A Theory of Individual-Level Predicates Based on Blind Mandatory Implicatures : Constraint Promotion for Optimality Theory

Magri, Giorgio, 2009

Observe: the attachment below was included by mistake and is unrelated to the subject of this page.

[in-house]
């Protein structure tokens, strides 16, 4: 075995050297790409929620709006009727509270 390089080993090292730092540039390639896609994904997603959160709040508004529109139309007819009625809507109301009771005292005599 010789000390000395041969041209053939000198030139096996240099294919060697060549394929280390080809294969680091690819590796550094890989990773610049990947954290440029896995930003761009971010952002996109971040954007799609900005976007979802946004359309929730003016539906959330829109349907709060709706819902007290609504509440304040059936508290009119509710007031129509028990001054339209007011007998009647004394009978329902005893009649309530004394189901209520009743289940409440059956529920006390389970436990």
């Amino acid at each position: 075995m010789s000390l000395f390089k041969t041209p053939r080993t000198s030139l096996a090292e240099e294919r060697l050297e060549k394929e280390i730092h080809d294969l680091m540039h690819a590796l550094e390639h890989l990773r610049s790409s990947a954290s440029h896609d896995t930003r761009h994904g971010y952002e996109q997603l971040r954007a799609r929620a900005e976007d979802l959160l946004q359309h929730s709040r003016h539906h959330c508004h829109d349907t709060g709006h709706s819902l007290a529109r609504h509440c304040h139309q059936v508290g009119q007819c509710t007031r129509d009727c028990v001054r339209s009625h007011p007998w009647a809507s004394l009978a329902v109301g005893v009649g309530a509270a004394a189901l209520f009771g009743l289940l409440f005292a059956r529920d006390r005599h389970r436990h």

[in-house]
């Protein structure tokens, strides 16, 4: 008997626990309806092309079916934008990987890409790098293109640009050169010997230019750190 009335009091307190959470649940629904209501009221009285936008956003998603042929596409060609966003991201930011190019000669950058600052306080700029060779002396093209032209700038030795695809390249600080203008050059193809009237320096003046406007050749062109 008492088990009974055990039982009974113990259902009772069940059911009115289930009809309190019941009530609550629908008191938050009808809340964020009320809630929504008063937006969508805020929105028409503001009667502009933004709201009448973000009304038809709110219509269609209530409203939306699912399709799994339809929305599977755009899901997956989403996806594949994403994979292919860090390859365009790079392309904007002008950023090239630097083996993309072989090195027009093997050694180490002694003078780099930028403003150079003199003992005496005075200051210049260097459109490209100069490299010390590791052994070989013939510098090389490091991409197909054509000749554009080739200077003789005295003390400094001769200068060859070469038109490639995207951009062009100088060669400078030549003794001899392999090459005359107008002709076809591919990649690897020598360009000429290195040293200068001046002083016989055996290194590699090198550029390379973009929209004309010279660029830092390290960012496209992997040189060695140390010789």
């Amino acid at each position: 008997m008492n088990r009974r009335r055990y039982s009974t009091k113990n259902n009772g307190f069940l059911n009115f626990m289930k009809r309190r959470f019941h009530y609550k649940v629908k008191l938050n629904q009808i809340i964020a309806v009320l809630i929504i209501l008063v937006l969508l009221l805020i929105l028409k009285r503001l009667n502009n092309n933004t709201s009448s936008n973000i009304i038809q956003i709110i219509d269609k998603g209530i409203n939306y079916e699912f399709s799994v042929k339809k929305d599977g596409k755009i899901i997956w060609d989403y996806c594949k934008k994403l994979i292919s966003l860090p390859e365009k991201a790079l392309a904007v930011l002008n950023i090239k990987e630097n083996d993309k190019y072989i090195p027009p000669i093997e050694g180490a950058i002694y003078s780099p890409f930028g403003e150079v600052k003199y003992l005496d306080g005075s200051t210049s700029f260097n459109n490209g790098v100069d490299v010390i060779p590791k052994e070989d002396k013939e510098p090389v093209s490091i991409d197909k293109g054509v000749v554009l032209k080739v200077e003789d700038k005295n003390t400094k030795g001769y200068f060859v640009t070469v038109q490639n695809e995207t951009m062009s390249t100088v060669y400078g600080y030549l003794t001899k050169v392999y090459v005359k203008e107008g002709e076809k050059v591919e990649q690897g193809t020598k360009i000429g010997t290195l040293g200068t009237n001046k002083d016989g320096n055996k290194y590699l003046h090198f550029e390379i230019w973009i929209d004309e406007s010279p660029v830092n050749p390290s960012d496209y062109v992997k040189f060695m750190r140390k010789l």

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Part I of this dissertation proposes an implicature-based theory of individual-level predicates. The idea is that we cannot say '#John is sometimes tall' because the sentence triggers the scalar implicature that the alternative 'John is always tall' is false and this implicature mismatches with the piece of common knowledge that tallness is a permanent property. Chapter 1 presents the idea informally. This idea faces two challenges. First, this scalar implicature must be mandatory and furthermore blind to common knowledge. Second, it is not clear how this idea extends to other properties of individual-level predicates. Chapter 2 makes sense of the surprising nature of these special mismatching implicatures within the recent grammatical framework for scalar implicatures of Chierchia (2004) and Fox (2007a). Chapter 3 shows how this implicature-based account can be extended to other properties of individuallevel predicates, such as restrictions on their bare plural subjects, on German word order and extraction, and on Q-adverbs. Part H of this dissertation develops a theory of update rules for the OT on-line algorithm that perform constraint promotion too, besides demotion. Chapter 4 explains why we need constraint promotion, by arguing that demotion-only update rules are unable to model Hayes' (2004) early stage of the acquisition of phonology. Chapter 5 shows how to get constraint promotion, by means of two different techniques. One technique shares the combinatoric flavor of Tesar and Smolensky's analysis of demotion-only update rules. The other technique consists of adapting to OT results from the theory of on-line algorithms for linear classification. The latter technique has various consequences interesting on their own, explored in Chapter 8. Chapters 6 and 7 start the investigation of the properties of update rules that perform promotion too, concentrating on the characterization of the final vector and on the number of updates.